After five-hour hearing, plans for South Philly casino advance to City Council

 Anthony Ricci, head of Parx Casino, speaks during a zoning hearing for the proposed Live! Hotel and Casino in South Philly. Protesters used the hearing to accuse Parx's partner, the Cordish Co., of racial discrimination.  (Emma Lee/WHYY)

Anthony Ricci, head of Parx Casino, speaks during a zoning hearing for the proposed Live! Hotel and Casino in South Philly. Protesters used the hearing to accuse Parx's partner, the Cordish Co., of racial discrimination. (Emma Lee/WHYY)

Despite objections from some civil rights advocates, a City Council committee advanced a proposal to build a hotel and casino complex in South Philadelphia.

The move is seen as a victory for Baltimore-based Cordish Co., which has been hit with accusations from former workers at sites in Kansas City and Louisville that the company kicked out or banned black customers. In some instances, former staffers allege that Cordish hired white patrons, known as “rabbits,” to create disturbances that would lead to a black customer getting tossed out of the venue.

Cordish, however, contends that those allegations, described in federal discrimination lawsuits, are the claims of only a handful of upset customers and former workers. The company, Cordish officials said on Monday, is devoted to diversity both among its customers and on its staff.

Last November, the state’s gaming control board awarded a casino license to the Cordish-led project, representing the fifth casino in the Philly area and 13th in the state.

At Monday’s meeting, dozens of employees of Parx Casino, which operates a casino in Bensalem, were in the audience, sometimes holding up signs touting the economic benefits of the proposed project. Parx is Cordish’s partner on the $450 million casino project in South Philly.

Detractors of the casino plan who spoke at the Monday hearing were mostly aligned with the Philadelphia chapter of the National Action Network. Chairwoman Paula Peebles said “ill will toward a race of people oozes from the entry doors of their facilities.”

Peebles said her group is pro-casino development in the city, but Cordish in particular has a troubling track record.  

“Why should we, as a city, settle on racism in order to satisfy some personal goal of a feather in a cap of an elected official as they depart office? She said. “Would this be reasonable to the African-Americans who reside in this city?”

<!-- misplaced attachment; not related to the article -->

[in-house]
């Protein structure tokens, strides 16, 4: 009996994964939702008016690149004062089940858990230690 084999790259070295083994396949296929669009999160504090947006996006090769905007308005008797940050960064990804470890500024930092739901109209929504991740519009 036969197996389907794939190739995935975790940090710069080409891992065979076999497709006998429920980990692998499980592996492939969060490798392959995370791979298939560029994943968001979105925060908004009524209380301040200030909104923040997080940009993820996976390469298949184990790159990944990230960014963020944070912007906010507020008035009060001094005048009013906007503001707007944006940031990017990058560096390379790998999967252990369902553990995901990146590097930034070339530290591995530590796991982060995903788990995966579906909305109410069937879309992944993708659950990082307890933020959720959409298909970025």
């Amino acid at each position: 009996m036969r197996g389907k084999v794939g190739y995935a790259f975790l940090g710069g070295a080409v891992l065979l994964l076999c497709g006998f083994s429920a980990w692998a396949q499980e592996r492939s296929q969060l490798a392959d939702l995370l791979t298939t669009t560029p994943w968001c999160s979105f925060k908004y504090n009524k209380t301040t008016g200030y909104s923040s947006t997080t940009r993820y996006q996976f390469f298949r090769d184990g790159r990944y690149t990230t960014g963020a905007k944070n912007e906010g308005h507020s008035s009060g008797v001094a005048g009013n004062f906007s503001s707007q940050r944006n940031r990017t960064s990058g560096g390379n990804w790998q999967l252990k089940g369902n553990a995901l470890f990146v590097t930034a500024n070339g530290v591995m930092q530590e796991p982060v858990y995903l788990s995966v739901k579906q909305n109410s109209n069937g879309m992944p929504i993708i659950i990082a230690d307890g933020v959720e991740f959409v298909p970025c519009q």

Maya Williamson, former hostess at a venue owned by Cordish in Louisville, testified that a former manager approved of blatant racism when she worked there last year.

“They have told us that they are bad for business, they interfere with the white customers,” Williamson said. “And the way they treated my fiancé, and everything, they should not be able to treat him, or any of my friends, that way,” she said, tearing up in front of the Council members.

Cordish’s CEO Joe Weinberg responded by saying that “someone making an allegation doesn’t make it true.”

Several other business and community groups then came to the support of Cordish, including the city’s black clergy and NACCP chapter, both of which have cleared Cordish of racial bias.

Cordish, which also controls Xfinity Live! In South Philadelphia, has agreed to work with a diversity oversight board to help implement a number of diversity goals at the casino.

Councilman Bill Greenlee, who chairs the rules committee, said hearing from the company seems to have satisfied the panel’s questions about Cordish.

“It wasn’t like we made a quick decision. We listened for five hours on both sides, and we feel there is enough support for this organization, and they answered enough of our questions, to move forward,” he said.

Officials from Cordish said a security subcontractor created the controversial dress code rules in other cities, and that there are no such restrictions planned for the Philadelphia casino.

The full City Council is expected to vote on the project in the coming weeks.

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